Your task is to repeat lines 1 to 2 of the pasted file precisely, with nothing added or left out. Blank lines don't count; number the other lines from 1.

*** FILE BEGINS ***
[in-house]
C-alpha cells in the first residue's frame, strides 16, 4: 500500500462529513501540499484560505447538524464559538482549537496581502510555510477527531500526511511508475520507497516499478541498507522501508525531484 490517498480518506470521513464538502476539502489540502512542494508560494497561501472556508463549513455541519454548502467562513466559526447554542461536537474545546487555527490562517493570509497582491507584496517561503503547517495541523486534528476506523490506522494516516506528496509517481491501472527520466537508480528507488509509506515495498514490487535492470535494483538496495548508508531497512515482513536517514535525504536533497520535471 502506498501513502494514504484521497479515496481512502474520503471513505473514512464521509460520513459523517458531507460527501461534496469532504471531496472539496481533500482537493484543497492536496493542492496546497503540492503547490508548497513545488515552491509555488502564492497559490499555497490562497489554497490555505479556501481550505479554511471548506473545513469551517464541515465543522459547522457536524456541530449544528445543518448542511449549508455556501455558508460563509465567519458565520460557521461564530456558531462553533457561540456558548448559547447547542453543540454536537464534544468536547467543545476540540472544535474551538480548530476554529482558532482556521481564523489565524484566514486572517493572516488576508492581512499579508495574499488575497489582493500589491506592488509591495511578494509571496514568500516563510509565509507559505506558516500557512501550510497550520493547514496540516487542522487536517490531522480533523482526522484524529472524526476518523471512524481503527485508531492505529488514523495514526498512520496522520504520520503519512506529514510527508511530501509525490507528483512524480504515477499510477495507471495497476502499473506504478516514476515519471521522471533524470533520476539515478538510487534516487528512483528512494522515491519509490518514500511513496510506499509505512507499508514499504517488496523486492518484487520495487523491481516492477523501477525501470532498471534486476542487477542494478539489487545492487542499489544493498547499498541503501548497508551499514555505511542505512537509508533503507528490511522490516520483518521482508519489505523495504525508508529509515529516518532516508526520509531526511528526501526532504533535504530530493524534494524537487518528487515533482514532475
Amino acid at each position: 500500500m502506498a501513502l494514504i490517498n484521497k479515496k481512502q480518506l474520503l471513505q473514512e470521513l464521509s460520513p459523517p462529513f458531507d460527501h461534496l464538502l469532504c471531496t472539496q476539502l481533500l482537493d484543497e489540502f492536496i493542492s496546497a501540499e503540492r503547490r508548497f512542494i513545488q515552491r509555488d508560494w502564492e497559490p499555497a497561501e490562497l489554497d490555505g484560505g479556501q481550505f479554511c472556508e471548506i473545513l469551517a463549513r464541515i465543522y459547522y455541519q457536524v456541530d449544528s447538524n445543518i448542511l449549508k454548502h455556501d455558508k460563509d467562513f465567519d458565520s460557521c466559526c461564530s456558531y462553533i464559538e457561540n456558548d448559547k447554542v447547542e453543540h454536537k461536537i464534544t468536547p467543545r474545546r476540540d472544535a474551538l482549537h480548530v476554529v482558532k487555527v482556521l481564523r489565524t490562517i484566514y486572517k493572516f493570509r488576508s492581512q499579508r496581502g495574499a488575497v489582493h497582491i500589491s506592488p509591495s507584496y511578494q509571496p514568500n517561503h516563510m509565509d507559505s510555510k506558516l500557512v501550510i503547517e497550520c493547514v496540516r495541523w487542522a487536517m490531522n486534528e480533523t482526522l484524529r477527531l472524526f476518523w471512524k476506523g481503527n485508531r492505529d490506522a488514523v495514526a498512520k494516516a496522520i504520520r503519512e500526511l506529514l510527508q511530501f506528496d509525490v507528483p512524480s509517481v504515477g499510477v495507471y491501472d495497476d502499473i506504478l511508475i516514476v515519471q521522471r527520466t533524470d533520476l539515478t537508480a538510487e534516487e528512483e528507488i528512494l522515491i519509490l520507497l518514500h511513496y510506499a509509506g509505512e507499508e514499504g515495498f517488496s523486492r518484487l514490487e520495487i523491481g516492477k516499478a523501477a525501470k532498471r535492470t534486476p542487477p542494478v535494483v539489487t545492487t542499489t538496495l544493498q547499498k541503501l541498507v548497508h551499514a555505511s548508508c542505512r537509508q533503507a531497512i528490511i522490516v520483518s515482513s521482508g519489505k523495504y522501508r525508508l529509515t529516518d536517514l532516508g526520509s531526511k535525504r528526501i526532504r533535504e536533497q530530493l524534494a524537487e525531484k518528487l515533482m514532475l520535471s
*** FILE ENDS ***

[in-house]
C-alpha cells in the first residue's frame, strides 16, 4: 500500500462529513501540499484560505447538524464559538482549537496581502510555510477527531500526511511508475520507497516499478541498507522501508525531484 490517498480518506470521513464538502476539502489540502512542494508560494497561501472556508463549513455541519454548502467562513466559526447554542461536537474545546487555527490562517493570509497582491507584496517561503503547517495541523486534528476506523490506522494516516506528496509517481491501472527520466537508480528507488509509506515495498514490487535492470535494483538496495548508508531497512515482513536517514535525504536533497520535471 502506498501513502494514504484521497479515496481512502474520503471513505473514512464521509460520513459523517458531507460527501461534496469532504471531496472539496481533500482537493484543497492536496493542492496546497503540492503547490508548497513545488515552491509555488502564492497559490499555497490562497489554497490555505479556501481550505479554511471548506473545513469551517464541515465543522459547522457536524456541530449544528445543518448542511449549508455556501455558508460563509465567519458565520460557521461564530456558531462553533457561540456558548448559547447547542453543540454536537464534544468536547467543545476540540472544535474551538480548530476554529482558532482556521481564523489565524484566514486572517493572516488576508492581512499579508495574499488575497489582493500589491506592488509591495511578494509571496514568500516563510509565509507559505506558516500557512501550510497550520493547514496540516487542522487536517490531522480533523482526522484524529472524526476518523471512524481503527485508531492505529488514523495514526498512520496522520504520520503519512506529514510527508511530501509525490507528483512524480504515477499510477495507471495497476502499473506504478516514476515519471521522471533524470533520476539515478538510487534516487528512483528512494522515491519509490518514500511513496510506499509505512507499508514499504517488496523486492518484487520495487523491481516492477523501477525501470532498471534486476542487477542494478539489487545492487542499489544493498547499498541503501548497508551499514555505511542505512537509508533503507528490511522490516520483518521482508519489505523495504525508508529509515529516518532516508526520509531526511528526501526532504533535504530530493524534494524537487518528487515533482514532475